A nation may refer to a community of people who share a common language, culture, ethnicity, descent, or history. In this definition, a nation has no physical borders. However, it can also refer to people who share a common territory and government (for example the inhabitants of a sovereign state) irrespective of their ethnic make-up. The word nation can more specifically refer to people of North American Indians, such as the Cherokee Nation that prefer this term over the contested term tribe.
According to Joseph Stalin writing in 1913 in Marxism and the National Question: "a nation is not a racial or tribal, but a historically constituted community of people;" "a nation is not a casual or ephemeral conglomeration, but a stable community of people"; "a common language is one of the characteristic features of a nation"; "a nation is formed only as a result of lengthy and systematic intercourse, as a result of people living together generation after generation"; "a common territory is one of the characteristic features of a nation"; "a common economic life, economic cohesion, is one of the characteristic features of a nation"; "a common psychological make-up, which manifests itself in a common culture, is one of the characteristic features of a nation"; "A nation is a historically constituted, stable community of people, formed on the basis of a common language, territory, economic life, and psychological make-up manifested in a common culture." According to Stalin, this would exclude Jews as they have no common territory.
An alternative view, expressed by Otto Bauer, author of Social Democracy and the Nationalities Question (1907), that "A nation is an aggregate of people bound into a community of character by a common destiny." would include Jews. R. Springer, author of The National Problem (1909), also cited by Stalin in his discussion of this matter, held similar views.
Other articles related to "nations, nation":
... transport as a matter of national importance (as did the governments of other geographically large nations, such as the Soviet Union and the United States) ... In the words of Director General of Civil Aviation AB Corbett, A nation which refuses to use flying in its national life must necessarily today be a backward and ... National Airways Commission (ANAC) and charged it with the task of reconstructing the nation's air transport industry ...
... A significant early use of the term nation, as natio, occurred at mediaeval universities to describe the colleagues in a college or students, above all ... of Bohemian, Bavarian, Saxon and Polish nations ... from which they took their name "where foreigners eat and have their places of meeting, each nation apart from the others, and a Knight has charge of each one of these hostels, and ...
... A nation is a unified social community ... Nation or The Nation may also refer to A country, a division of a geographical territory marked by boundaries ...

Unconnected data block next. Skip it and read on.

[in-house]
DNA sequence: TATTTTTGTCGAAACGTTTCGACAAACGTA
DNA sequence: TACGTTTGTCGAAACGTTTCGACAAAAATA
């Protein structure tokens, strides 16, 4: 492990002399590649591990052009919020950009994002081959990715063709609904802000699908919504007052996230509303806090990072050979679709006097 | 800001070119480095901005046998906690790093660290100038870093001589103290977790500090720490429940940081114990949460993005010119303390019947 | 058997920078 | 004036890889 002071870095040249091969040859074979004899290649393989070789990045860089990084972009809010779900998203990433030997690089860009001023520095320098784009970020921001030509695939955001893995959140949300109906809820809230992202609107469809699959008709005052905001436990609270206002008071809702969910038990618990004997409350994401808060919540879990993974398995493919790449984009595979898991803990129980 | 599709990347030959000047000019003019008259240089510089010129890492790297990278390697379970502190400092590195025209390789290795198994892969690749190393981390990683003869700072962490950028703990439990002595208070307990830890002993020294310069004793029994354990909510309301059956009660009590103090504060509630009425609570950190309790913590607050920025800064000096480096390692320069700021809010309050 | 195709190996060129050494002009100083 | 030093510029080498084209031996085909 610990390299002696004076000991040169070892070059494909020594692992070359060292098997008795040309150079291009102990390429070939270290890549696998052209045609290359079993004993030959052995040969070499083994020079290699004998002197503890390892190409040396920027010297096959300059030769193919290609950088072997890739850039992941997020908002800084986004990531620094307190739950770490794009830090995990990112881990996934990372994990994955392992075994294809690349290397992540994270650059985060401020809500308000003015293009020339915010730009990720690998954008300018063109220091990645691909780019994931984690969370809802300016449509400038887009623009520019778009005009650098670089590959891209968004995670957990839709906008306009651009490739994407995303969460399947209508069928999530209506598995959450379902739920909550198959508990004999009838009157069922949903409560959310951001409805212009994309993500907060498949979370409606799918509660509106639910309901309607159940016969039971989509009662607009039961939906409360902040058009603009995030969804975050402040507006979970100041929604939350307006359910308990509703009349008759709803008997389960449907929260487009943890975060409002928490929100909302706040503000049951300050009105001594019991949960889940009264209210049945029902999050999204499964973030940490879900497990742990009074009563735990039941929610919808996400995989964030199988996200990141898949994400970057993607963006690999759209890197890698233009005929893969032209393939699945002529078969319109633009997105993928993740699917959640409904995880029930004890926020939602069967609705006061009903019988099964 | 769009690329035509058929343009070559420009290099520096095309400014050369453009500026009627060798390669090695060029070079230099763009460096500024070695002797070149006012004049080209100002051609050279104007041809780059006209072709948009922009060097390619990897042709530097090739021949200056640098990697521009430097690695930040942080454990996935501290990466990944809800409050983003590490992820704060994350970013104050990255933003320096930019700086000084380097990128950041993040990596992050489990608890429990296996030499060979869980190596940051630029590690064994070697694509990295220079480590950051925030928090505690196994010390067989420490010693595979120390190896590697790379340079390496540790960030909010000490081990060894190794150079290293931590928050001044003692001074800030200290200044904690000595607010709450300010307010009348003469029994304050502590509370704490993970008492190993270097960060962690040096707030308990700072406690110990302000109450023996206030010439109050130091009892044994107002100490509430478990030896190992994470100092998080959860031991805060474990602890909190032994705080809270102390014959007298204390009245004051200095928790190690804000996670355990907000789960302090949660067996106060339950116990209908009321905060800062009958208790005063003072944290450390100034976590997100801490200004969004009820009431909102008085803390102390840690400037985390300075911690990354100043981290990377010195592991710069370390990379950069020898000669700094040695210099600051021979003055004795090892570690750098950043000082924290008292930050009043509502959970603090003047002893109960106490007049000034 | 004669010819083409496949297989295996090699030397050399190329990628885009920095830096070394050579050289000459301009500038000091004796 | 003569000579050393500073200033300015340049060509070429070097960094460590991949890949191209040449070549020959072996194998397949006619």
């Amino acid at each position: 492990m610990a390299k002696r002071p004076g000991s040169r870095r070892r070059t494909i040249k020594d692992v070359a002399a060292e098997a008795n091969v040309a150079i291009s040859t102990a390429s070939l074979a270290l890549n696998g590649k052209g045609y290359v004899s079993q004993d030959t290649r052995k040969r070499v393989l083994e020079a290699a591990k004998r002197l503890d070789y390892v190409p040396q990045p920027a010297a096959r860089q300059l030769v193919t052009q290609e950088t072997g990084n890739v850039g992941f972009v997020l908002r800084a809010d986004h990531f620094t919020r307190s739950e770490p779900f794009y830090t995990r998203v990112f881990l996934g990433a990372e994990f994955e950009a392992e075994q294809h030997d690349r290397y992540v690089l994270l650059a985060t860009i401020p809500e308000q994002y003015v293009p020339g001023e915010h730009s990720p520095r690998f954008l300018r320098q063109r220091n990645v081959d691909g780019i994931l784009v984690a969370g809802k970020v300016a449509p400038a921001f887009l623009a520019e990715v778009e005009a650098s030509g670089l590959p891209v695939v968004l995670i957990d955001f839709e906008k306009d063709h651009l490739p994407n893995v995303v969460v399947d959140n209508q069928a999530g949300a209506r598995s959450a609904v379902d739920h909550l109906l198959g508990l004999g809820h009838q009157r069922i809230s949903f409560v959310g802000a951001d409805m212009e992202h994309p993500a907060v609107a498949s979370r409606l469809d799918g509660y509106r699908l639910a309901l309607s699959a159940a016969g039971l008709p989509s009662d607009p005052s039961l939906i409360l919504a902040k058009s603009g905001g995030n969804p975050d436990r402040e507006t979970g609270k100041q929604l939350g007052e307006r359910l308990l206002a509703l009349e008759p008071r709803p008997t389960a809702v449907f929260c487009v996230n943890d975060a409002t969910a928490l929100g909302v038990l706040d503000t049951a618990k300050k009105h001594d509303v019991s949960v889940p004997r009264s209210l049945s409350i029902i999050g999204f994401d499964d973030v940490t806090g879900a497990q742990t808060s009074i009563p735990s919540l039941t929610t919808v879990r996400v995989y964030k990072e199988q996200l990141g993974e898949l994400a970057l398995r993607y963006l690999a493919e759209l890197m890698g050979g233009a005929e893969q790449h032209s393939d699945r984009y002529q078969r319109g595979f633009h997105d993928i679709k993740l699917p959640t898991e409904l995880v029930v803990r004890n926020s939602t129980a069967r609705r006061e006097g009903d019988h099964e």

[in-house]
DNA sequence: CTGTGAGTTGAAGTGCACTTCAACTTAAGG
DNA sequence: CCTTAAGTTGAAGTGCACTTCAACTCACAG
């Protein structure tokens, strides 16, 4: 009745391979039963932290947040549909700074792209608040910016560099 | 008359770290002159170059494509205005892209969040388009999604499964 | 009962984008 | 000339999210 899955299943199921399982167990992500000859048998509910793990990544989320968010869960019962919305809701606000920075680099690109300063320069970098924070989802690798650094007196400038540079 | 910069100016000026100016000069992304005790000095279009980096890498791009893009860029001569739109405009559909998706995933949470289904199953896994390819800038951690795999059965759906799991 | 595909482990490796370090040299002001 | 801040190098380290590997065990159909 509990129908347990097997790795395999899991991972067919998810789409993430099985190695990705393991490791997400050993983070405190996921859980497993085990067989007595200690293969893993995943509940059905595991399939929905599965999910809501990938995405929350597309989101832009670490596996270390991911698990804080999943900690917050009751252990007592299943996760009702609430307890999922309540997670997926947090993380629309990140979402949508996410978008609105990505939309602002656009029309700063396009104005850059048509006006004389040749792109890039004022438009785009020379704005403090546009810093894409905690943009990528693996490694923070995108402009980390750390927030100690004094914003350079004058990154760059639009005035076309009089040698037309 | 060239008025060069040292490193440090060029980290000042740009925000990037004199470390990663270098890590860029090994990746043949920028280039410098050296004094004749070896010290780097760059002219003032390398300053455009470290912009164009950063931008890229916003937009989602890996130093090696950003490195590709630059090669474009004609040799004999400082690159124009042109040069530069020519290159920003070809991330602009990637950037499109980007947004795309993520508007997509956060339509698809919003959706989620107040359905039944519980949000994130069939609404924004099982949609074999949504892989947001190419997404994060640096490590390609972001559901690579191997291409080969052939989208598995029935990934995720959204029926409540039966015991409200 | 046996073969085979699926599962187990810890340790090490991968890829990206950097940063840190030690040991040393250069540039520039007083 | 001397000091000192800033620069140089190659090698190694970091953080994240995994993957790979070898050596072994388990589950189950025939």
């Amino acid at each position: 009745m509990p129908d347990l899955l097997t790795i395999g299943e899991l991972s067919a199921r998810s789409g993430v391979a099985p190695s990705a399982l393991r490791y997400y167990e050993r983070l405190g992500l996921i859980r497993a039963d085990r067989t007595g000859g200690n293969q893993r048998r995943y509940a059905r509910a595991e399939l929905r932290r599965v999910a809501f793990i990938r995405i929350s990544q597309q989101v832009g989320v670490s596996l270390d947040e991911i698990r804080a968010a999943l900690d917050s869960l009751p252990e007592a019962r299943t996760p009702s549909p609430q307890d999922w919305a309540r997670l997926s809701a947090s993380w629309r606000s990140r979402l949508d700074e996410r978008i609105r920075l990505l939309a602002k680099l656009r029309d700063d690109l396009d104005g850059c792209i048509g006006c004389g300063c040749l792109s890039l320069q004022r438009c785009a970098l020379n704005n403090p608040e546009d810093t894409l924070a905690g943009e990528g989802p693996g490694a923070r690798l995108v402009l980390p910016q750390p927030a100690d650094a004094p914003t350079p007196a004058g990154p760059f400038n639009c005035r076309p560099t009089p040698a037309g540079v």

... states, considering that this would weaken the nation, which needed unity to counter any attempted reconquest by Spain, which would be supported by other European nations ... who defended the federalist ideology argued that it was the desire and will of the nation to be formed in this way, and cited the prosperity established under this form ... The nation formally assumed sovereignty and was constituted by free, sovereign and independent states ...
... Olympic tournament, in 1964, was won by Japan, the host nation ... boycott of the 1980 Games left many strong volleyball nations like Japan and South Korea out of the games ... the games, and once more many strong volleyball nations like the USSR, East Germany and Cuba did not participate ...
Famous quotes containing the word nation:
“In the field of world policy I would dedicate this Nation to the policy of the Good Neighborthe neighbor who resolutely respects himself and, because he does, respects the rights of othersthe neighbor who respects his obligations and respects the sanctity of his agreements in and with a world of neighbors.”
—Franklin D. Roosevelt (18821945)
“We have our difficulties, true; but we are a wiser and a tougher nation than we were in 1932. Never have there been six years of such far flung internal preparedness in all of history. And this has been done without any dictators power to command, without conscription of labor or confiscation of capital, without concentration camps and without a scratch on freedom of speech, freedom of the press or the rest of the Bill of Rights.”
—Franklin D. Roosevelt (18821945)
“This nation is founded on blood like a city on swamps
yet its dream has been beautiful and sometimes just
that now grows brutal and heavy as a burned out star.”
—Marge Piercy (b. 1936)